The modern Ely Place when first erected was a double row of genteel residences, shut off from the main street by iron gates and a lodge, and having no thoroughfare. Curran had a house here.

There was a small space of dead wall at that time directly facing Curran's house in Ely Place, against which the attorney (Curran's brother) procured a written permission to build a little wooden box. He accordingly got a carpenter to erect a cobbler's stall there for him ; and having assumed the dress of a Jobson, he wrote over his stall, “Curran, Cobler,-Shoes soled or heeled. When the stall is shut enquire over the way.”—Sir Jonas Barrington, Personal Sketches, vol. i. p. 213.

Sir Charles Barry commenced his professional career in 1820 in “a small house [No. 39] in Ely Place, Holborn, a position of no great pretension, but one recommended by its quietness, centrality, and

He remained here till his removal to Foley Place in 1827. The houses are now all let for business purposes.

Emanuel Hospital or Dacre's Almshouses, JAMES STREET, WESTMINSTER. Established pursuant to the will (December 20, 1594) of Anne Lady Dacre, widow of Gregory, the last Lord Dacre of the South, and sister of Thomas Sackville, Lord Buckhurst and Earl of Dorset, the poet, "towards the relief of aged people and bringing up of children in virtue and good and laudable acts in the same Hospital.” The Charter of Incorporation is dated December 17, 1600. Gregory Lord Dacre died September 25, 1594, and Anne his widow May 14, 1595. They are buried in old Chelsea Church, where there is a stately i Gentleman's Magazine for May 1816, p. 395.

2 Life, by his Son, p. 64.

cheapness.” 2



monument to their memory. On the death in 1623 of the last surviving executor of Lady Dacre, the guardianship of the hospital descended by the Charter of Incorporation to the Lord Mayor and Aldermen of the City of London, under whose superintendence it still remains. The original buildings having become decayed, the present hospital was built in the reign of Queen Anne. The hospital accommodates twenty inmates, and pensions ten men and women belonging to Westminster, Chelsea, or Hayes, Middlesex. The schools formerly connected with the hospital have been disconnected from it, and now form a portion of the Westminster United Schools formed in 1873. The Rev. William Beloe, the bibliographer, was master of the hospital from 1783 to 1808, and the present master is the Rev. J. Maskell.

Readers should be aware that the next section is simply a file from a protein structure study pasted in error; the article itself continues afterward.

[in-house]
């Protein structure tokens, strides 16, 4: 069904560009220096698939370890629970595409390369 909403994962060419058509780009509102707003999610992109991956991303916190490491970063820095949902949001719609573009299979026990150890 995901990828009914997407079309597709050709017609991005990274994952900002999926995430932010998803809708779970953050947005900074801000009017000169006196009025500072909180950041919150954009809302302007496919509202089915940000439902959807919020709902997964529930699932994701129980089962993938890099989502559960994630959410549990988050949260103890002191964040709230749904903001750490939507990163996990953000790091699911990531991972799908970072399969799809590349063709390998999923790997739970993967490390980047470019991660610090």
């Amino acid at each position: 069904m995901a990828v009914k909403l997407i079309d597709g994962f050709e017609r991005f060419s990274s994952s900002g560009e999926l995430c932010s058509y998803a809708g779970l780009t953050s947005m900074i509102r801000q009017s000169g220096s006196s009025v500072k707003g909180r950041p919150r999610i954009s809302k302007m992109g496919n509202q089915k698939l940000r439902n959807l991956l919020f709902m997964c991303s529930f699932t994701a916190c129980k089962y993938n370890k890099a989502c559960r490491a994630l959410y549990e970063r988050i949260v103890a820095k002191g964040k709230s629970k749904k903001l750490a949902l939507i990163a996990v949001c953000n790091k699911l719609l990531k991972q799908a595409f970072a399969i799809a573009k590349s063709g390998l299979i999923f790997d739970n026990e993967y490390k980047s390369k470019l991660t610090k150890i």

Endell Street, BLOOMSBURY, running from Long Acre, opposite Bow Street, to Broad Street, St. Giles's, was formed about 1846 by widening Hanover Street and Old Belton Street. [See Belton Street, Old and New.] It was named after the Rev. James Endell Tyler, the then Rector of St. Giles's. On the east side are Christ Church (which see), the St. Giles's and Bloomsbury Baths and Wash-houses; the St. Giles's and Bloomsbury Union Workhouse, a spacious and well-arranged building; the British Lying-in Hospital, and Messrs. Lavers and Barraud's painted glassworks : on the west side is the Swiss Protestant Church, and, at the corner of Broad Street, the St. Giles's National Schools, designed by Mr. E. M. Barry.

Engine Street, PICCADILLY, was so called from a water-wheel in the Tyburn. The name has been changed to Brick Street.

English Tavern, near CHARING CROSS; famous for its “compounded ales," as Locke the philosopher “remembered ” when writing directions for a foreign friend about to visit England in 1679.

Erber or Erbar (The), a mansion by the Thames, “on the east side of Dowgate Street," City.

On the south side of Walbrooke ward, from Candlewicke Street, in the midway betwixt London Stone and Walbrooke corner, is a little lane with a turnpike in the midst thereof, and in the same a proper parish church, called St. Mary Bothaw, or Boatchaw, by the Erber. ... The Erbar is an ancient place so called, but not of Walbrooke Ward.—Stow, p. 86.

Not remote from hence [the Steelyard] stood the Erber, a vast house or palace. Edward III., for it is not traced higher, granted it to one of the noble family of the Scroopes; from them it fell to the Nevills. Richard, the great Earl of Warwick, possessed it, and lodged here his father, the Earl of Salisbury, with five hundred men, in the famous congress of barons, in the year 1458, in which Henry VI. may be said to have been virtually deposed. It often changed masters : Richard III. repaired it, in whose time it was called “the King's Palace.” It was rebuilt by Sir Thomas Pullison, mayor, in 1584 ; and was afterwards dignified by being the residence of our illustrious navigator, Sir Francis Drake. -Pennant's London, ed. 1790, p. 309.

In 13 Richard II. 1390, mention is made of a quantity of putrid fish discovered in a "certain cellar near to the Herber.” Mr. Riley

1 Memorials, p. 517.